Background: Lysosomal storage diseases (LSDs) are inborn errors of metabolism resulting from 50 different inherited disorders. The increasing availability of treatments and the importance of early intervention have stimulated newborn screening (NBS) to diagnose LSDs and permit early intervention to prevent irreversible impairment or severe disability. We present our experience screening newborns in North East Italy to identify neonates with Mucopolysaccharidosis type I (MPS I) and Pompe, Fabry, and Gaucher diseases.
Methods: Activities of acid β-glucocerebrosidase (ABG; Gaucher), acid α-glucosidase (GAA; Pompe), acid α-galactosidase (GLA; Fabry), and acid α-L-iduronidase (IDUA; MPS-I) in dried blood spots (DBS) from all newborns during a 17-month period were determined by multiplexed tandem mass spectrometry (MS/MS) using the NeoLSD® assay system. Enzymatic activity cutoff values were determined from 3500 anonymous newborn DBS. In the screening study, samples were retested if the value was below cutoff and a second spot was requested, with referral for confirmatory testing and medical evaluation if a low value was obtained.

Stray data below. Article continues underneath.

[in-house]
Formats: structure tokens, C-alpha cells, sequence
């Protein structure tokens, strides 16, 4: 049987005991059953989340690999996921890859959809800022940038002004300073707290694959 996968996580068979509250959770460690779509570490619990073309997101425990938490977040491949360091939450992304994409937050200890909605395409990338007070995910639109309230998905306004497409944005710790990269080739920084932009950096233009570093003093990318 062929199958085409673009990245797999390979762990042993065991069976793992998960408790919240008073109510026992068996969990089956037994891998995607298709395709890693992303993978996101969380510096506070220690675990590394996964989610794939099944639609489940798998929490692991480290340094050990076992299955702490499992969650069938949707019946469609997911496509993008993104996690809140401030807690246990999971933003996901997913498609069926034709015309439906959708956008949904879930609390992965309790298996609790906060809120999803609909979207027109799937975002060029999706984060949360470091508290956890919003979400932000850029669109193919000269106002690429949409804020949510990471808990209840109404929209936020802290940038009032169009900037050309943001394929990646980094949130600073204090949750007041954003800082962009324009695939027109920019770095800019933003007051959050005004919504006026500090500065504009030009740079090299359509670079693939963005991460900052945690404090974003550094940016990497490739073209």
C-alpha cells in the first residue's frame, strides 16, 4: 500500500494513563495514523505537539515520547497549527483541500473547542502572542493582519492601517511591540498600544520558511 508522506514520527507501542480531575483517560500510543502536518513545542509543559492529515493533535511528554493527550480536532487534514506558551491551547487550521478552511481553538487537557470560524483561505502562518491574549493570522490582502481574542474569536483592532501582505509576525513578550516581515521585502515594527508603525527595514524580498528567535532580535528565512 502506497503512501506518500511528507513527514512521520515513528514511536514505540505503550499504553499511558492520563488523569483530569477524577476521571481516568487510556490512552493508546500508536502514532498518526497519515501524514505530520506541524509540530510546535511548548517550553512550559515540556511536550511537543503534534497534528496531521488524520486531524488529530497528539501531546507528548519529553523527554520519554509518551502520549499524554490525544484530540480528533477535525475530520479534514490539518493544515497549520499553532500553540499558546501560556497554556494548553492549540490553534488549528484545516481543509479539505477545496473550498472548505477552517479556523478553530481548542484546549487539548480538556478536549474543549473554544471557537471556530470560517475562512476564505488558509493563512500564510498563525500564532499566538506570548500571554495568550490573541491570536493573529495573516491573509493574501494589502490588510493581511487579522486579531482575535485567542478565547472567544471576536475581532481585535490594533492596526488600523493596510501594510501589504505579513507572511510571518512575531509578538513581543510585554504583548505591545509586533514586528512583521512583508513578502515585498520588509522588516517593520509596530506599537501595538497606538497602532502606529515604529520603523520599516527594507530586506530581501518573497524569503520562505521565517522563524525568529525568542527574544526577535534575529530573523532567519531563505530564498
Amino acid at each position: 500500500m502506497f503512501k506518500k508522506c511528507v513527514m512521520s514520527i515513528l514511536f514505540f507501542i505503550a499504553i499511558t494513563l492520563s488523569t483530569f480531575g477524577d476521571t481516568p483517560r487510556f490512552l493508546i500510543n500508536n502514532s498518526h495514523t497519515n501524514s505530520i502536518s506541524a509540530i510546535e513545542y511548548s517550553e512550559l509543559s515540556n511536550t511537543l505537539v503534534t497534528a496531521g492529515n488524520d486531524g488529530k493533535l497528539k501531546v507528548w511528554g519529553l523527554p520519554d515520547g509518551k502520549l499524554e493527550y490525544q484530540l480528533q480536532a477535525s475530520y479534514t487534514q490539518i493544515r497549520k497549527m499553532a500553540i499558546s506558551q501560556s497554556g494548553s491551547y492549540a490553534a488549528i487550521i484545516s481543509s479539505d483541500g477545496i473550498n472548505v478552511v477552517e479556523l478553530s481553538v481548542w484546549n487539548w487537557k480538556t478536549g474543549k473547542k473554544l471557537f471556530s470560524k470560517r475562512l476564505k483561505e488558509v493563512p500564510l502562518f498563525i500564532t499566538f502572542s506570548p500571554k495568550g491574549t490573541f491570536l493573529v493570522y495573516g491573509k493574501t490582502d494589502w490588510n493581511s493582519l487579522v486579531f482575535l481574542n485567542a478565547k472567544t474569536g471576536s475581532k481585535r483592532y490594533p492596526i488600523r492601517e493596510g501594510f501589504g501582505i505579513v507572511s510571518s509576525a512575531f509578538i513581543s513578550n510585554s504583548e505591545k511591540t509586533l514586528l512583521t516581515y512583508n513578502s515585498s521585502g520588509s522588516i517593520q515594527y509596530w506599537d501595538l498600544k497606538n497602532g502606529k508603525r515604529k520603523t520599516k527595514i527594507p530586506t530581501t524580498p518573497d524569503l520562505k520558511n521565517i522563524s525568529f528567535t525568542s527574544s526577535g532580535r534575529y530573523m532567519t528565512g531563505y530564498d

Results: From September 2015 to January 2017, 44,411 newborns were screened for the four LSDs. We recalled 40 neonates (0.09%) for collection of a second DBS. Low activity was confirmed in 20, who had confirmatory testing. Ten of 20 had pathogenic mutations: two Pompe, two Gaucher, five Fabry, and one MPS-I. The incidences of Pompe and Gaucher diseases were similar (1/22,205), with Fabry disease the most frequent (1/8882) and MPS-I the rarest (1/44411). The combined incidence of the four disorders was 1/4411 births.
Conclusions: Simultaneously determining multiple enzyme activities by MS/MS, with a focus on specific biochemical markers, successfully detected newborns with LSDs. The high incidence of these disorders supports this screening program.